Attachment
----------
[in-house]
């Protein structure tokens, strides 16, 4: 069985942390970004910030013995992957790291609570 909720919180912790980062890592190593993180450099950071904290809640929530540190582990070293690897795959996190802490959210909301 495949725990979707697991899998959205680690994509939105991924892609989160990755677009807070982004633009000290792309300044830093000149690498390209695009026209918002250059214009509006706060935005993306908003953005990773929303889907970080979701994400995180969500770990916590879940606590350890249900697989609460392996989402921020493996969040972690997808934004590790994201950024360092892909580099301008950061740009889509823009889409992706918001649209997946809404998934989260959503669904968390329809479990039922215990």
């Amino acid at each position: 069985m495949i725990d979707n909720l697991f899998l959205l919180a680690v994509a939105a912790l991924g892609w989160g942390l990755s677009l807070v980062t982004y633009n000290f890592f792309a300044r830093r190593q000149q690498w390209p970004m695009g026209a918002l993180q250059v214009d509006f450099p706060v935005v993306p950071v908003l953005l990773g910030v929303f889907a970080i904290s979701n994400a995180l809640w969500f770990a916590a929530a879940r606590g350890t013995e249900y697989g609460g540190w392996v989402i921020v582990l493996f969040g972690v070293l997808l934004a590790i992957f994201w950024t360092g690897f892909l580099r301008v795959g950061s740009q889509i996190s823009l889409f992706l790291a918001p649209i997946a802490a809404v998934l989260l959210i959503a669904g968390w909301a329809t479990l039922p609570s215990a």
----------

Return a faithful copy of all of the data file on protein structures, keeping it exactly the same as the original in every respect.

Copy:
[in-house]
């Protein structure tokens, strides 16, 4: 069985942390970004910030013995992957790291609570 909720919180912790980062890592190593993180450099950071904290809640929530540190582990070293690897795959996190802490959210909301 495949725990979707697991899998959205680690994509939105991924892609989160990755677009807070982004633009000290792309300044830093000149690498390209695009026209918002250059214009509006706060935005993306908003953005990773929303889907970080979701994400995180969500770990916590879940606590350890249900697989609460392996989402921020493996969040972690997808934004590790994201950024360092892909580099301008950061740009889509823009889409992706918001649209997946809404998934989260959503669904968390329809479990039922215990």
């Amino acid at each position: 069985m495949i725990d979707n909720l697991f899998l959205l919180a680690v994509a939105a912790l991924g892609w989160g942390l990755s677009l807070v980062t982004y633009n000290f890592f792309a300044r830093r190593q000149q690498w390209p970004m695009g026209a918002l993180q250059v214009d509006f450099p706060v935005v993306p950071v908003l953005l990773g910030v929303f889907a970080i904290s979701n994400a995180l809640w969500f770990a916590a929530a879940r606590g350890t013995e249900y697989g609460g540190w392996v989402i921020v582990l493996f969040g972690v070293l997808l934004a590790i992957f994201w950024t360092g690897f892909l580099r301008v795959g950061s740009q889509i996190s823009l889409f992706l790291a918001p649209i997946a802490a809404v998934l989260l959210i959503a669904g968390w909301a329809t479990l039922p609570s215990a």